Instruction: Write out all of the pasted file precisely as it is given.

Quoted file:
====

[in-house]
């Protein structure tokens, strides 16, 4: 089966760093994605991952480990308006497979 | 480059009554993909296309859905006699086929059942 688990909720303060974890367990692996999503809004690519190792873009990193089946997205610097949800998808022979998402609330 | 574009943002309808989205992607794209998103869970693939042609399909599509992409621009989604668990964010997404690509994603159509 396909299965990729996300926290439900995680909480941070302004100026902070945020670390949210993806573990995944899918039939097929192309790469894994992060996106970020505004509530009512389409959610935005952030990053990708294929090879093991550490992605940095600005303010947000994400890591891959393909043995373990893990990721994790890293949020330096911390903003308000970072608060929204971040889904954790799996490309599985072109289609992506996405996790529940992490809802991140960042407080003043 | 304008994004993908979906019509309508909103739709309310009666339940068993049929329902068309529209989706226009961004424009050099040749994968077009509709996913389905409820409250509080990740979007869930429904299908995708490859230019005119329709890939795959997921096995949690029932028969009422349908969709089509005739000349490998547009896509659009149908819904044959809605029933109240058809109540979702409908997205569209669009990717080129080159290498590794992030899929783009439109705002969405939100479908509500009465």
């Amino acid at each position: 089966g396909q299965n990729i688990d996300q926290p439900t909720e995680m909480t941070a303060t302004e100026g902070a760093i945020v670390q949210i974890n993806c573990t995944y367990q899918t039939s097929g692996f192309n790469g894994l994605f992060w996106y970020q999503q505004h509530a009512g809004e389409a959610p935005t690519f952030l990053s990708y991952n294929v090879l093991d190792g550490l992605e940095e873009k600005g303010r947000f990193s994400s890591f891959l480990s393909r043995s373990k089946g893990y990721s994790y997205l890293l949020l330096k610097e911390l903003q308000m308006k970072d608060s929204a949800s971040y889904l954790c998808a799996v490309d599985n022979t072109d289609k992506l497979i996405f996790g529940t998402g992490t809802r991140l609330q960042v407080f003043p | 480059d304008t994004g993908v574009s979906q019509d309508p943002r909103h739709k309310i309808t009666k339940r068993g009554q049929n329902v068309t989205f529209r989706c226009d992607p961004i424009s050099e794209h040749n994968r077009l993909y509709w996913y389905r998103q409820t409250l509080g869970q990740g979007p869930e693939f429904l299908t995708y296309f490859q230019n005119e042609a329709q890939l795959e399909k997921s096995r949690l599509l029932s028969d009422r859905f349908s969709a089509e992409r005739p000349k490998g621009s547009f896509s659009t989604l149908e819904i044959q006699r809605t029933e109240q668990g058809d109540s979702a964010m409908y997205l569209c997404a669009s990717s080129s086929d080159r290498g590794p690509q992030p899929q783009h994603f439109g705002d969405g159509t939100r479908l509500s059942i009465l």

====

[in-house]
């Protein structure tokens, strides 16, 4: 089966760093994605991952480990308006497979 | 480059009554993909296309859905006699086929059942 688990909720303060974890367990692996999503809004690519190792873009990193089946997205610097949800998808022979998402609330 | 574009943002309808989205992607794209998103869970693939042609399909599509992409621009989604668990964010997404690509994603159509 396909299965990729996300926290439900995680909480941070302004100026902070945020670390949210993806573990995944899918039939097929192309790469894994992060996106970020505004509530009512389409959610935005952030990053990708294929090879093991550490992605940095600005303010947000994400890591891959393909043995373990893990990721994790890293949020330096911390903003308000970072608060929204971040889904954790799996490309599985072109289609992506996405996790529940992490809802991140960042407080003043 | 304008994004993908979906019509309508909103739709309310009666339940068993049929329902068309529209989706226009961004424009050099040749994968077009509709996913389905409820409250509080990740979007869930429904299908995708490859230019005119329709890939795959997921096995949690029932028969009422349908969709089509005739000349490998547009896509659009149908819904044959809605029933109240058809109540979702409908997205569209669009990717080129080159290498590794992030899929783009439109705002969405939100479908509500009465």
């Amino acid at each position: 089966g396909q299965n990729i688990d996300q926290p439900t909720e995680m909480t941070a303060t302004e100026g902070a760093i945020v670390q949210i974890n993806c573990t995944y367990q899918t039939s097929g692996f192309n790469g894994l994605f992060w996106y970020q999503q505004h509530a009512g809004e389409a959610p935005t690519f952030l990053s990708y991952n294929v090879l093991d190792g550490l992605e940095e873009k600005g303010r947000f990193s994400s890591f891959l480990s393909r043995s373990k089946g893990y990721s994790y997205l890293l949020l330096k610097e911390l903003q308000m308006k970072d608060s929204a949800s971040y889904l954790c998808a799996v490309d599985n022979t072109d289609k992506l497979i996405f996790g529940t998402g992490t809802r991140l609330q960042v407080f003043p | 480059d304008t994004g993908v574009s979906q019509d309508p943002r909103h739709k309310i309808t009666k339940r068993g009554q049929n329902v068309t989205f529209r989706c226009d992607p961004i424009s050099e794209h040749n994968r077009l993909y509709w996913y389905r998103q409820t409250l509080g869970q990740g979007p869930e693939f429904l299908t995708y296309f490859q230019n005119e042609a329709q890939l795959e399909k997921s096995r949690l599509l029932s028969d009422r859905f349908s969709a089509e992409r005739p000349k490998g621009s547009f896509s659009t989604l149908e819904i044959q006699r809605t029933e109240q668990g058809d109540s979702a964010m409908y997205l569209c997404a669009s990717s080129s086929d080159r290498g590794p690509q992030p899929q783009h994603f439109g705002d969405g159509t939100r479908l509500s059942i009465l």